The suspect in this case was apprehended on farmland. To some degree he may be familiar with the farm environment.

It is not unusual for firearms to be relatively unsecured in that environment for any number of different reasons. It is speculation, but this is how he may have obtained the item.

If this is the case, then this will become a discussion about correct storage, and of course down the line correct disposal of items which no longer serve any need.



Storage is definately a weak point in NZ law, if they (The Police) got as hung up about storage as they did the features of what makes a rifle an MSSA, we wouldn't have theft of firearms.

 

Minimum steel thickness and mounting means nothing if the locking mechanism was designed in China and is the weak point. Hell even the minimum thickness for A-cat stuff woeful let alone locking mechanism. 3mm steel is like a filing cabinet...and believe me some A-Cat firearms are waaayyy more lethal than pistols which have way more controls.

 

you know you can buy an AK47 or AR15 or Saiaga 12g on an A-Cat...sure youre limited to 7 rounds and a A-Cat style stock......but crazy as it may seem you can buy a 30 round magazine with no licence...buying is legal.....having a compatible firearm without E Cat licence is Illegal.

 

See what I mean ?

The laws even at the lowest level are cocked up and need fixing.

 

Police focus on the wrong things and the wrong people.

 

 

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  Reply # 1121317 3-Sep-2014 17:19
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jeffnz:
heylinb4nz:


a) been studying firearms law and history pro and anti, past and present for close to 6 years
b) active member of various shooting organisations within NZ
c) been involved in submissions process on new laws AAB2 and AAB3
d) been on receiving end of bad law
e) dealings with numerous Arms officers
f) seen plenty of police and AOS training sessions \ qualifications at local club
g) media \ news (plenty of examples for public to see)
h) actively analyse flaws in NZ firearms law and bring to attention of Police
i) study of politics in NZ
j) study of United Nations mandates and agendas in regards to (Arms Trade Treaty and wider UN Agenda) Mabey its just my opinion, but I think my level of knowledge and first hand experiences are to the level where they could be considered factual. Its a big beast (even just the NZ system) but once you are involved in it, and study it, you realise its flaws. The average firearm owner barely goes deep enough to see the real truth.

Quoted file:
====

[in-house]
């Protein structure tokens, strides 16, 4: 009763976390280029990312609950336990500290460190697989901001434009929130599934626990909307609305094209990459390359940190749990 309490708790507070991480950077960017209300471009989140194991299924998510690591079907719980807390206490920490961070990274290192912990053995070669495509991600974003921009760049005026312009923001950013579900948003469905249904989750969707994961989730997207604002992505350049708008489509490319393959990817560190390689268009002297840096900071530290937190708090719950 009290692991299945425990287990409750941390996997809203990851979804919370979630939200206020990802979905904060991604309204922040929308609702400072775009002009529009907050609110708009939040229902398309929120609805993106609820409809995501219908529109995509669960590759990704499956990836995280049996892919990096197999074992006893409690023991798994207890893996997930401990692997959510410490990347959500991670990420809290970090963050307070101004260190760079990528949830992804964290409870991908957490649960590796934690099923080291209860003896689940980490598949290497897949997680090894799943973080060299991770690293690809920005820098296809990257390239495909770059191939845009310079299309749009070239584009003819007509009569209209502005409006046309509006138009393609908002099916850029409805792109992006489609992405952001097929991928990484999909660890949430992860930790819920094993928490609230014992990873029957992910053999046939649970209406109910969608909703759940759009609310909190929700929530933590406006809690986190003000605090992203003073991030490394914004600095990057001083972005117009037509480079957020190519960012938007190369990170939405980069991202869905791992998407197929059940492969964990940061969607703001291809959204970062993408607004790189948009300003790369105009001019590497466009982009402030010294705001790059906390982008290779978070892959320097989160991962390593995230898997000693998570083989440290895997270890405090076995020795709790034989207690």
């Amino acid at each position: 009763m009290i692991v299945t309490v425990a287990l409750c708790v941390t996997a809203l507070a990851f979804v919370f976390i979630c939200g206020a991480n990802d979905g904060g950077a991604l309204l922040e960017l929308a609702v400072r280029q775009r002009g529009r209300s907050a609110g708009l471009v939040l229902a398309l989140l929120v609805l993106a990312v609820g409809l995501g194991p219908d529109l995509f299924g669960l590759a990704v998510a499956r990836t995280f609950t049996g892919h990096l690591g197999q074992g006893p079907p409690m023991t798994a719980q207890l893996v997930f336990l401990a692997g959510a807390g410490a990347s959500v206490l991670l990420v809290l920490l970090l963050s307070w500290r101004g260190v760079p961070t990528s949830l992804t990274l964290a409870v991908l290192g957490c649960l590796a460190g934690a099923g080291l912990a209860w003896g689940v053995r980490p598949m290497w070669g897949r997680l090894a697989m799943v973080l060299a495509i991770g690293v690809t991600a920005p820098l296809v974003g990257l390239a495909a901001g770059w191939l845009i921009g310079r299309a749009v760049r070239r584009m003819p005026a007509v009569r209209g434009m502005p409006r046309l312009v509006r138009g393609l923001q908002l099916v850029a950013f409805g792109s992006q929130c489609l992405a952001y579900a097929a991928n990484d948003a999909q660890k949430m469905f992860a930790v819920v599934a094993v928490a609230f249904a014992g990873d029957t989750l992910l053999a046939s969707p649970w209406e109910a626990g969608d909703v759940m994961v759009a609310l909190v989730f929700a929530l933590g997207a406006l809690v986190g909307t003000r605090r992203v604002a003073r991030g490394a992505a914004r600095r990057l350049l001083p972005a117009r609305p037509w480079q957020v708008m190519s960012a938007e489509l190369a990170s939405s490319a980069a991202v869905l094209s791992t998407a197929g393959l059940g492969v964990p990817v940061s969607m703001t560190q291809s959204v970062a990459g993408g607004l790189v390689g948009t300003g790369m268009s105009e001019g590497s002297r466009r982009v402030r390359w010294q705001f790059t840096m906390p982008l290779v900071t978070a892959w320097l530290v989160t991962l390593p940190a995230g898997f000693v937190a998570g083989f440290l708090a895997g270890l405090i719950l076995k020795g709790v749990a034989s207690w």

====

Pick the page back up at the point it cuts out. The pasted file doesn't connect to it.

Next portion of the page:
hardly qualifications to call Police completely useless. Given your knowledge on gun law why cannot you stick to that instead of wild conjecture and opinions you call facts on Police.

As I've said before being a target shooter hardly compares to front line policing and I'd still prefer them to turn up than you or one of your mates.


Front line policing yes (ie issuing tickets and breaking up domestics)..send in the cops...but if I needed someone to show up armed....god forbid it....wearing a uniform and having the authority under law doesnt make a person competent to use a firearm....let alone come to someones aid with one. Only training can do that, and as stated that still wont prepare you fully for real life.

You dont need qualifications anyway

 

Police actions speak louder than any words. Its well known they have some of the worst human traits and attitudes in their ranks....and we are supposed to trust these people ?? 

 

 

 

 

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  Reply # 1121324 3-Sep-2014 17:25
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Zeon:
jeffnz:
heylinb4nz:
 had about enough of the insults hurled at the Police and suggesting target shooters are better suited so can we get back on topic or just start another thread on your opinions of the Police v target shooters



The thread is about gun laws in New Zealand.

The police are at the forefront of dicking around with our laws (in a bad way). So in that sense no insults, they are useless when it comes to enforcing and administering firearms laws, they push for bad laws, they unlawfully make up laws....AND they are woeful undertrained and bad at shooting (compared to the people they target with their useless behaviour) If you were a firearms owner and had to deal with them at the level we do you would see that they are completely useless for everything other than issuing traffic tickets and breaking up the odd domestic.